World

World is a common name for the whole of human civilization, specifically human experience, history, or the human condition in general, worldwide, i.e. anywhere on Earth.

In a philosophical context it may refer to:

  1. the whole of the physical Universe, or
  2. an ontological world (see world disclosure).

In a theological context, world usually refers to the material or the profane sphere, as opposed to the celestial, spiritual, transcendent or sacred. The "end of the world" refers to scenarios of the final end of human history, often in religious contexts.

World history is commonly understood as spanning the major geopolitical developments of about five millennia, from the first civilizations to the present.

World population is the sum of all human populations at any time; similarly, world economy is the sum of the economies of all societies (all countries), especially in the context of globalization. Terms like world championship, gross world product, world flags etc. also imply the sum or combination of all current-day sovereign states.

In terms such as world religion, world language, and world war, world suggests international or intercontinental scope without necessarily implying participation of the entire world.

In terms such as world map and world climate, world is used in the sense detached from human culture or civilization, referring to the planet Earth physically.

Read more about World:  Etymology and Usage, Philosophy, Religion and Mythology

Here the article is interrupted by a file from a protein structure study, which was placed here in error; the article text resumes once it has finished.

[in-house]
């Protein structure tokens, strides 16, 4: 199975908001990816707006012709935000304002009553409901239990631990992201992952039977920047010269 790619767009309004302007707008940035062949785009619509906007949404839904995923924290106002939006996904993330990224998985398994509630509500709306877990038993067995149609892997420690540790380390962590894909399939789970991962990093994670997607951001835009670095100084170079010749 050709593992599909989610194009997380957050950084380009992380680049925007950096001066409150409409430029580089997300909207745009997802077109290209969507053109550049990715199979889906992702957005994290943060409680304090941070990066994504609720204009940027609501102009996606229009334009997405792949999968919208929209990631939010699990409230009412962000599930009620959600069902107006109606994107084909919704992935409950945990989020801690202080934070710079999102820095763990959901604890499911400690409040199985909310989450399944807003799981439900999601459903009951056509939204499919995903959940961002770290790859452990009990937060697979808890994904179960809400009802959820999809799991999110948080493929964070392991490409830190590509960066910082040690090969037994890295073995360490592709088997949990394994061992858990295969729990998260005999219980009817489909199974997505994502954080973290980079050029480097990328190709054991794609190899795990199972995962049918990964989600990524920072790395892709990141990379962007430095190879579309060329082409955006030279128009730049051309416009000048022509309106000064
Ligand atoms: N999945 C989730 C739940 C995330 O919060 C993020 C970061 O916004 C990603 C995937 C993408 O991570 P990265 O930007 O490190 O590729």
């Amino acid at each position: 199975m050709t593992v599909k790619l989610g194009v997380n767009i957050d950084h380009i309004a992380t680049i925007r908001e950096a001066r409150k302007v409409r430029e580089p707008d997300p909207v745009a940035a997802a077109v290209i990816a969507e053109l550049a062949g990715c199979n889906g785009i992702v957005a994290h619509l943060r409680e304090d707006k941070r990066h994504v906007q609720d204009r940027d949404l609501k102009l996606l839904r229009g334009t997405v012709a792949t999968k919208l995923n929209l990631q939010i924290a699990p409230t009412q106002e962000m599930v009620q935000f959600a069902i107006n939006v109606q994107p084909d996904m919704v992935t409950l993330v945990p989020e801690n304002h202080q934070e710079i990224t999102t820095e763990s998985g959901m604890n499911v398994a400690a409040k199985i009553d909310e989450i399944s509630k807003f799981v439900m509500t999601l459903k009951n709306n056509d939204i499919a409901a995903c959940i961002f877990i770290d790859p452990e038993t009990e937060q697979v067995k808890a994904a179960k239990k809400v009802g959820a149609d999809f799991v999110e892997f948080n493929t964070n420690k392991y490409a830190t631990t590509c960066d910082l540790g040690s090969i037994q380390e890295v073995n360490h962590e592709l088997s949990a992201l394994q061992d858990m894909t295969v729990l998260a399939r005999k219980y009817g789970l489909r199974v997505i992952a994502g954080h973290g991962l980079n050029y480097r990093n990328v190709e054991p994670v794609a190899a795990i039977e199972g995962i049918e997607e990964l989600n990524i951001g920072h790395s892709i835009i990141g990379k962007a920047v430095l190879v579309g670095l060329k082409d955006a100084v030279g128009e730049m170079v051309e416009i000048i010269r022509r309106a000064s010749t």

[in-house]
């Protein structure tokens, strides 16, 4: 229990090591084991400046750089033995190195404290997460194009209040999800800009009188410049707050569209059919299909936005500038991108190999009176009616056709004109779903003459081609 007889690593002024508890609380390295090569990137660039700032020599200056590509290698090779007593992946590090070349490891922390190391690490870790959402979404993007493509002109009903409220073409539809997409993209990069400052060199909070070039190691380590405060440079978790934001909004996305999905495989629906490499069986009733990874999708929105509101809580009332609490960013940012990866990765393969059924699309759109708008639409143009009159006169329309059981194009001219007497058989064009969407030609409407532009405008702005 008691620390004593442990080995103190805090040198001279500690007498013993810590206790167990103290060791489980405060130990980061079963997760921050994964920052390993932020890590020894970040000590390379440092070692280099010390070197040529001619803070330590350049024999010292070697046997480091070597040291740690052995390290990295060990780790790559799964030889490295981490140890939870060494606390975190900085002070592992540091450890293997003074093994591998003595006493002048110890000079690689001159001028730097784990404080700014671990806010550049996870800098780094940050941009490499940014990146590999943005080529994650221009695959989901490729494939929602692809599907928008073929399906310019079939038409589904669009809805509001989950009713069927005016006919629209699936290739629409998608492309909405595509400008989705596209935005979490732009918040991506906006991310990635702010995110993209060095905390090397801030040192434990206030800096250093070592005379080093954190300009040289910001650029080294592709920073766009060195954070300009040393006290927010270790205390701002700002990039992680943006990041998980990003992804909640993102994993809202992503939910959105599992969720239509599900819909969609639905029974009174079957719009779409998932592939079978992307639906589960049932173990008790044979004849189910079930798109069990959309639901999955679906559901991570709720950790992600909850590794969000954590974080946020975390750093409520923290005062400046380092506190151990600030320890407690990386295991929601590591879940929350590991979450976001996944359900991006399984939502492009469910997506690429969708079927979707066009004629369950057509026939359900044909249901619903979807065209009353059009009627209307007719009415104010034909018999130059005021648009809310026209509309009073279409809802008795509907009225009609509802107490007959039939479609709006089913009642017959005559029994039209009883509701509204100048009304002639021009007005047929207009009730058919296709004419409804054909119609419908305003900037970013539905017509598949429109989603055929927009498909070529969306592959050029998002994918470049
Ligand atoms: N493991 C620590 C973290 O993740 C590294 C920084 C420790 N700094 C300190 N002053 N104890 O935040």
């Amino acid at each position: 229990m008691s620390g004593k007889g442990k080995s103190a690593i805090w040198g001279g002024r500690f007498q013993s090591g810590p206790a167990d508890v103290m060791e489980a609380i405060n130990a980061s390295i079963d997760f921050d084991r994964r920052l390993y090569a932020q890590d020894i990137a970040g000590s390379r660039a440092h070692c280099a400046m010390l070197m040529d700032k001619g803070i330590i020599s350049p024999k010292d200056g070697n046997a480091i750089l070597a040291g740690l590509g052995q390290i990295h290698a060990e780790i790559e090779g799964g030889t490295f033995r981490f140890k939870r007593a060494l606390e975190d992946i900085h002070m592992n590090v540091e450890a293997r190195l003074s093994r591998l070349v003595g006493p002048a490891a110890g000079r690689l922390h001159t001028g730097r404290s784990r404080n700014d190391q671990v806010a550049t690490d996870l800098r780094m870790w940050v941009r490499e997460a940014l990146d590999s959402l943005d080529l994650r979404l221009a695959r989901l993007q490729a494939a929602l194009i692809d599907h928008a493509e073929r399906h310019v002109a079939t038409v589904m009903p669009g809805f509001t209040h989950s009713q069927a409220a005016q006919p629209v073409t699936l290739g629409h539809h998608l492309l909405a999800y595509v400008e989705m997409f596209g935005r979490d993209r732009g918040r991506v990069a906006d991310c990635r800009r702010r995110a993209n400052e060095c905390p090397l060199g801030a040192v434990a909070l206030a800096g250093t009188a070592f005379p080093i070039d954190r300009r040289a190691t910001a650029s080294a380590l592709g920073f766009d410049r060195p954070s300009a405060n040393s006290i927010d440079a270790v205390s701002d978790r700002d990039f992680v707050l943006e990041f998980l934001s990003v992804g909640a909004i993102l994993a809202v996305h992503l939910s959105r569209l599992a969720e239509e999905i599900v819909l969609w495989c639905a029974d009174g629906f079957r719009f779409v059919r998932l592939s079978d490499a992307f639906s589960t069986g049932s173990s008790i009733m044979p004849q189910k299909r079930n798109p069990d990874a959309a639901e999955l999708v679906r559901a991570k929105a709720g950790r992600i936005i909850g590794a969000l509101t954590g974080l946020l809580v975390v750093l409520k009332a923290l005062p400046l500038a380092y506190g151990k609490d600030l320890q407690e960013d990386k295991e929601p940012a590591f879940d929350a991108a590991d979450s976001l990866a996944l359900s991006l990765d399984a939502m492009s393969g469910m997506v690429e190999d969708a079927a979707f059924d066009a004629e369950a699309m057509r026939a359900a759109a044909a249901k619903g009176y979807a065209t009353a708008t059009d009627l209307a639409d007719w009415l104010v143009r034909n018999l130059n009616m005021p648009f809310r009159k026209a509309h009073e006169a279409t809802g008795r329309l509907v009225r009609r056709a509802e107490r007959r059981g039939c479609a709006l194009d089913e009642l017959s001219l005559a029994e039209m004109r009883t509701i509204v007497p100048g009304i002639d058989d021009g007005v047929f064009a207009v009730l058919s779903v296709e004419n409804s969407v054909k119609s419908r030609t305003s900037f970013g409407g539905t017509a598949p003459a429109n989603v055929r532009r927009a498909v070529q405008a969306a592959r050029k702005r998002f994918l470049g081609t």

Other articles related to "world":

Arthur Schopenhauer
... philosopher best known for his book, The World as Will and Representation, in which he claimed that our world is driven by a continually dissatisfied will, continually seeking ... aspects of experience in the phenomenal world consequently, he has been influential in the history of phenomenology ...
Effects of War - On The Economy
... In some cases war has stimulated a country's economy (World War II is often credited with bringing America out of the Great Depression) but in many cases, such as the ... For example, Russia's involvement in World War I took such a toll on the Russian economy that it almost collapsed and greatly contributed to the start of the Russian ...
Economy (disambiguation)
... or frugal in using resources see energy conservation World economy, the economy of the world Virtual economy, an economy simulated in a virtual world Economy (religion), a bishop's discretionary power ...
Types of Warfare - Behaviour and Conduct in War
... dampening of hostilities occurred in World War I by some accounts, e.g ... Other examples of non-aggression, also from World War I, are detailed in "Good-Bye to All That." These include spontaneous ceasefires to rebuild defences and ... The most notable spontaneous ceasefire of World War I was the Christmas truce ...
Nine Largest Wars (by Death Toll)
... These are of course the two World Wars, then followed by the Second Sino-Japanese War (which is sometimes considered part of World War II, or overlapping with that war) ... The death toll of World War II, being 60 million plus, surpasses all other war-death-tolls by a factor of two ... Deaths (millions) Date War 60–72 1939–1945 World War II (see World War II casualties) 36 755–763 An Shi Rebellion (number exaggerated based on census ...

Famous quotes containing the word world:

    When will the world learn that a million men are of no importance compared with one man?
    Henry David Thoreau (1817–1862)

    Home? I have no home. Hunted, despised, living like an animal. The jungle is my home. But I will show the world that I can be its master. I will perfect my own race of people, a race of atomic supermen, which will conquer the world.
    Edward D. Wood, Jr. (1922–1978)

    For me, it is as though at every moment the actual world had completely lost its actuality. As though there was nothing there; as though there were no foundations for anything or as though it escaped us. Only one thing, however, is vividly present: the constant tearing of the veil of appearances; the constant destruction of everything in construction. Nothing holds together, everything falls apart.
    Eugène Ionesco (b. 1912)